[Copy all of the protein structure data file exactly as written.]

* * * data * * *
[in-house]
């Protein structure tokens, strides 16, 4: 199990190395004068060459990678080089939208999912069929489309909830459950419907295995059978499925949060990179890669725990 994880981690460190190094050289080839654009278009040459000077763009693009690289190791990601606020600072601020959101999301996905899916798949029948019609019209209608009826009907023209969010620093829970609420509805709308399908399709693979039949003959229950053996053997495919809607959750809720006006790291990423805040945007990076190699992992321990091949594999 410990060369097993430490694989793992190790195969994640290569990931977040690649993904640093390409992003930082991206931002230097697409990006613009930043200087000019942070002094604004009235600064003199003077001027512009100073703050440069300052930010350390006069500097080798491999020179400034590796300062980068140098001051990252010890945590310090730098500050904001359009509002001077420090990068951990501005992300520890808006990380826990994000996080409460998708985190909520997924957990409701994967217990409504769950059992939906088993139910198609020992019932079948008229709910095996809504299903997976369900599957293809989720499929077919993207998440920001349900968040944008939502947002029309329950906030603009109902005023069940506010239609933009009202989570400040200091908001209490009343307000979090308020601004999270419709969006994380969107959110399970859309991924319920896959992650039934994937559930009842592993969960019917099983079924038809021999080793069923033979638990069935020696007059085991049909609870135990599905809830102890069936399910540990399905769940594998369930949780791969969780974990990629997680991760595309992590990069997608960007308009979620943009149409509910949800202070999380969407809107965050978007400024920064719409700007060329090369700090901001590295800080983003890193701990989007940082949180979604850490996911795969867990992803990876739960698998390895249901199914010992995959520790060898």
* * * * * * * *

[in-house]
């Protein structure tokens, strides 16, 4: 199990190395004068060459990678080089939208999912069929489309909830459950419907295995059978499925949060990179890669725990 994880981690460190190094050289080839654009278009040459000077763009693009690289190791990601606020600072601020959101999301996905899916798949029948019609019209209608009826009907023209969010620093829970609420509805709308399908399709693979039949003959229950053996053997495919809607959750809720006006790291990423805040945007990076190699992992321990091949594999 410990060369097993430490694989793992190790195969994640290569990931977040690649993904640093390409992003930082991206931002230097697409990006613009930043200087000019942070002094604004009235600064003199003077001027512009100073703050440069300052930010350390006069500097080798491999020179400034590796300062980068140098001051990252010890945590310090730098500050904001359009509002001077420090990068951990501005992300520890808006990380826990994000996080409460998708985190909520997924957990409701994967217990409504769950059992939906088993139910198609020992019932079948008229709910095996809504299903997976369900599957293809989720499929077919993207998440920001349900968040944008939502947002029309329950906030603009109902005023069940506010239609933009009202989570400040200091908001209490009343307000979090308020601004999270419709969006994380969107959110399970859309991924319920896959992650039934994937559930009842592993969960019917099983079924038809021999080793069923033979638990069935020696007059085991049909609870135990599905809830102890069936399910540990399905769940594998369930949780791969969780974990990629997680991760595309992590990069997608960007308009979620943009149409509910949800202070999380969407809107965050978007400024920064719409700007060329090369700090901001590295800080983003890193701990989007940082949180979604850490996911795969867990992803990876739960698998390895249901199914010992995959520790060898």